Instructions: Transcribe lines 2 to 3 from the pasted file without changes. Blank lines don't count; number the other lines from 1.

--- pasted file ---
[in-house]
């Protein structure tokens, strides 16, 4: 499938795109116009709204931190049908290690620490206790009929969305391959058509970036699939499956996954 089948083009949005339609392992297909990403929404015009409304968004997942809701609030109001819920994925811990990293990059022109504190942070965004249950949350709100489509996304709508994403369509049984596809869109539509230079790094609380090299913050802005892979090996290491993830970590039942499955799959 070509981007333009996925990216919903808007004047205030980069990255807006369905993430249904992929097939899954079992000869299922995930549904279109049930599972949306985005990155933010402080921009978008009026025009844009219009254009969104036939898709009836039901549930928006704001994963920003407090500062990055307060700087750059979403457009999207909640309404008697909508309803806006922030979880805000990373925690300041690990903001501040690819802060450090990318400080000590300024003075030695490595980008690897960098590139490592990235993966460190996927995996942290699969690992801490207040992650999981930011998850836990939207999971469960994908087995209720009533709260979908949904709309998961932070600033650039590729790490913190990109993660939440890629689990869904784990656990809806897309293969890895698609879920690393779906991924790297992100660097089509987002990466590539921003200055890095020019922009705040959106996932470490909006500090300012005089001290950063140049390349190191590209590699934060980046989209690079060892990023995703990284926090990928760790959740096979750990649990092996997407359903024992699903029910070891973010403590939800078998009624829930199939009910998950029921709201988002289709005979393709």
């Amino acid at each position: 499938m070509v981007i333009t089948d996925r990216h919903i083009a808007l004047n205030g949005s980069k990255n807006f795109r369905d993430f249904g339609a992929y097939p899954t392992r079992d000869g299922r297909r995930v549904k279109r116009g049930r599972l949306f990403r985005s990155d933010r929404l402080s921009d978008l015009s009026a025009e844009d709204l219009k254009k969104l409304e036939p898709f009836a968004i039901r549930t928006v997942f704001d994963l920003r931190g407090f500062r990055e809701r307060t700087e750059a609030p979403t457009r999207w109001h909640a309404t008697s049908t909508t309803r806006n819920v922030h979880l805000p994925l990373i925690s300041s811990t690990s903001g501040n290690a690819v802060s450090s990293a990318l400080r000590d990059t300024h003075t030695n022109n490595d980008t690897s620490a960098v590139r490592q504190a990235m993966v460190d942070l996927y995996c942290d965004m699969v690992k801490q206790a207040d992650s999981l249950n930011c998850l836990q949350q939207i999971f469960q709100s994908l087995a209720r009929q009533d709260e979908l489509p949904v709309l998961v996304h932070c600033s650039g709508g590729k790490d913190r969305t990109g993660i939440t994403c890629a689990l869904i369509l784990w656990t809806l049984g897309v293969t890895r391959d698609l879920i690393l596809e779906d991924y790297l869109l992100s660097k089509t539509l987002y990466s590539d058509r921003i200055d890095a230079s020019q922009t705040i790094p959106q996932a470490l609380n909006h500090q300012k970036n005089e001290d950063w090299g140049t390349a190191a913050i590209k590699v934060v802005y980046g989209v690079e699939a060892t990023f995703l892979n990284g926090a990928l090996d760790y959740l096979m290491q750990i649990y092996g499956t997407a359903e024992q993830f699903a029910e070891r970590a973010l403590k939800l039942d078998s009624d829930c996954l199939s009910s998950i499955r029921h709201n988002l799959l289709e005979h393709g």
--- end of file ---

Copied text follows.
């Protein structure tokens, strides 16, 4: 499938795109116009709204931190049908290690620490206790009929969305391959058509970036699939499956996954 089948083009949005339609392992297909990403929404015009409304968004997942809701609030109001819920994925811990990293990059022109504190942070965004249950949350709100489509996304709508994403369509049984596809869109539509230079790094609380090299913050802005892979090996290491993830970590039942499955799959 070509981007333009996925990216919903808007004047205030980069990255807006369905993430249904992929097939899954079992000869299922995930549904279109049930599972949306985005990155933010402080921009978008009026025009844009219009254009969104036939898709009836039901549930928006704001994963920003407090500062990055307060700087750059979403457009999207909640309404008697909508309803806006922030979880805000990373925690300041690990903001501040690819802060450090990318400080000590300024003075030695490595980008690897960098590139490592990235993966460190996927995996942290699969690992801490207040992650999981930011998850836990939207999971469960994908087995209720009533709260979908949904709309998961932070600033650039590729790490913190990109993660939440890629689990869904784990656990809806897309293969890895698609879920690393779906991924790297992100660097089509987002990466590539921003200055890095020019922009705040959106996932470490909006500090300012005089001290950063140049390349190191590209590699934060980046989209690079060892990023995703990284926090990928760790959740096979750990649990092996997407359903024992699903029910070891973010403590939800078998009624829930199939009910998950029921709201988002289709005979393709």
């Amino acid at each position: 499938m070509v981007i333009t089948d996925r990216h919903i083009a808007l004047n205030g949005s980069k990255n807006f795109r369905d993430f249904g339609a992929y097939p899954t392992r079992d000869g299922r297909r995930v549904k279109r116009g049930r599972l949306f990403r985005s990155d933010r929404l402080s921009d978008l015009s009026a025009e844009d709204l219009k254009k969104l409304e036939p898709f009836a968004i039901r549930t928006v997942f704001d994963l920003r931190g407090f500062r990055e809701r307060t700087e750059a609030p979403t457009r999207w109001h909640a309404t008697s049908t909508t309803r806006n819920v922030h979880l805000p994925l990373i925690s300041s811990t690990s903001g501040n290690a690819v802060s450090s990293a990318l400080r000590d990059t300024h003075t030695n022109n490595d980008t690897s620490a960098v590139r490592q504190a990235m993966v460190d942070l996927y995996c942290d965004m699969v690992k801490q206790a207040d992650s999981l249950n930011c998850l836990q949350q939207i999971f469960q709100s994908l087995a209720r009929q009533d709260e979908l489509p949904v709309l998961v996304h932070c600033s650039g709508g590729k790490d913190r969305t990109g993660i939440t994403c890629a689990l869904i369509l784990w656990t809806l049984g897309v293969t890895r391959d698609l879920i690393l596809e779906d991924y790297l869109l992100s660097k089509t539509l987002y990466s590539d058509r921003i200055d890095a230079s020019q922009t705040i790094p959106q996932a470490l609380n909006h500090q300012k970036n005089e001290d950063w090299g140049t390349a190191a913050i590209k590699v934060v802005y980046g989209v690079e699939a060892t990023f995703l892979n990284g926090a990928l090996d760790y959740l096979m290491q750990i649990y092996g499956t997407a359903e024992q993830f699903a029910e070891r970590a973010l403590k939800l039942d078998s009624d829930c996954l199939s009910s998950i499955r029921h709201n988002l799959l289709e005979h393709g």